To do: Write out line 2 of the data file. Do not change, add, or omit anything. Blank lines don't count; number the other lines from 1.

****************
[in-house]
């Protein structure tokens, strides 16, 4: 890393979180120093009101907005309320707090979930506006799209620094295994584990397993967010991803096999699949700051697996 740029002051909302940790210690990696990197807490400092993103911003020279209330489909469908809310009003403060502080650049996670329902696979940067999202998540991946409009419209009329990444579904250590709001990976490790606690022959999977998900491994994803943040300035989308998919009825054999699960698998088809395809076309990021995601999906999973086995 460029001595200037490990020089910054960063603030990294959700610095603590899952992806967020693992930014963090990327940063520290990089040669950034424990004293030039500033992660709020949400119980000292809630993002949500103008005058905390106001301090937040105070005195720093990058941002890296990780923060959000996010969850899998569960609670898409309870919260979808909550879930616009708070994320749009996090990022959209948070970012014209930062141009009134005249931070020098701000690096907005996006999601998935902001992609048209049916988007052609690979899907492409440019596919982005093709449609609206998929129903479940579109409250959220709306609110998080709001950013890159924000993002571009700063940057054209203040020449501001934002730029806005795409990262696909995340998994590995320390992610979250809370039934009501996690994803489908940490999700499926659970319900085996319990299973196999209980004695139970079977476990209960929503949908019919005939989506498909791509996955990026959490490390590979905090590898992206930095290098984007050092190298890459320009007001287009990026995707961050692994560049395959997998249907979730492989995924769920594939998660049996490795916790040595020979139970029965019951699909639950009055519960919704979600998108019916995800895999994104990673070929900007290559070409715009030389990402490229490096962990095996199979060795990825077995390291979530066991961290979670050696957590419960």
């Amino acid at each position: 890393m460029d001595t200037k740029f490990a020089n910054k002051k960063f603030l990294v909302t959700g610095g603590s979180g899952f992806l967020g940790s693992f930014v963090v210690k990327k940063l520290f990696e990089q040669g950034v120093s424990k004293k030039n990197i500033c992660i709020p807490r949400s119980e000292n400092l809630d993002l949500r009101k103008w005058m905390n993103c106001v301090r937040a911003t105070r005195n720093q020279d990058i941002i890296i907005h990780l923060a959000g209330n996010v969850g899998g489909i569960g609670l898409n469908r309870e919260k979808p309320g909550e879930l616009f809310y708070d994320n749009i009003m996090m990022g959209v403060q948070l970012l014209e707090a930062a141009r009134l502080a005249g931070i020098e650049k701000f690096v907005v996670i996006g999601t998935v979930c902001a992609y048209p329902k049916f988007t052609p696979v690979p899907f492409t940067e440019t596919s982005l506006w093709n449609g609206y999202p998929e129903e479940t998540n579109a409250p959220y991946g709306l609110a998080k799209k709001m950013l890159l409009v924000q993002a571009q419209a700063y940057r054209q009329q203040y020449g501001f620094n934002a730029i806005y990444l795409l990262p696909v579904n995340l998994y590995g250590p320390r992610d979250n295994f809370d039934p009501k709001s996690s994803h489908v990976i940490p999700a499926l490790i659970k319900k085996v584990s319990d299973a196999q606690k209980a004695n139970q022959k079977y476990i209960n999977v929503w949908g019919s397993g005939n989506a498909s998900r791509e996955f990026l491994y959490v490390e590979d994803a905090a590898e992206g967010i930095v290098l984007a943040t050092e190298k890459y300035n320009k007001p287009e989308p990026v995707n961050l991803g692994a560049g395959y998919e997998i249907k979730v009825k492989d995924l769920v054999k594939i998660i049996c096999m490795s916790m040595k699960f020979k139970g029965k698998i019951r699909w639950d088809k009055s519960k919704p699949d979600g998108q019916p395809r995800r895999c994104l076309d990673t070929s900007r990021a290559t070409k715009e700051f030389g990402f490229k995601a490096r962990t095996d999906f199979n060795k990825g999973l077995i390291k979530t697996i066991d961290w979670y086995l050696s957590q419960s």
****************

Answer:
């Protein structure tokens, strides 16, 4: 890393979180120093009101907005309320707090979930506006799209620094295994584990397993967010991803096999699949700051697996 740029002051909302940790210690990696990197807490400092993103911003020279209330489909469908809310009003403060502080650049996670329902696979940067999202998540991946409009419209009329990444579904250590709001990976490790606690022959999977998900491994994803943040300035989308998919009825054999699960698998088809395809076309990021995601999906999973086995 460029001595200037490990020089910054960063603030990294959700610095603590899952992806967020693992930014963090990327940063520290990089040669950034424990004293030039500033992660709020949400119980000292809630993002949500103008005058905390106001301090937040105070005195720093990058941002890296990780923060959000996010969850899998569960609670898409309870919260979808909550879930616009708070994320749009996090990022959209948070970012014209930062141009009134005249931070020098701000690096907005996006999601998935902001992609048209049916988007052609690979899907492409440019596919982005093709449609609206998929129903479940579109409250959220709306609110998080709001950013890159924000993002571009700063940057054209203040020449501001934002730029806005795409990262696909995340998994590995320390992610979250809370039934009501996690994803489908940490999700499926659970319900085996319990299973196999209980004695139970079977476990209960929503949908019919005939989506498909791509996955990026959490490390590979905090590898992206930095290098984007050092190298890459320009007001287009990026995707961050692994560049395959997998249907979730492989995924769920594939998660049996490795916790040595020979139970029965019951699909639950009055519960919704979600998108019916995800895999994104990673070929900007290559070409715009030389990402490229490096962990095996199979060795990825077995390291979530066991961290979670050696957590419960």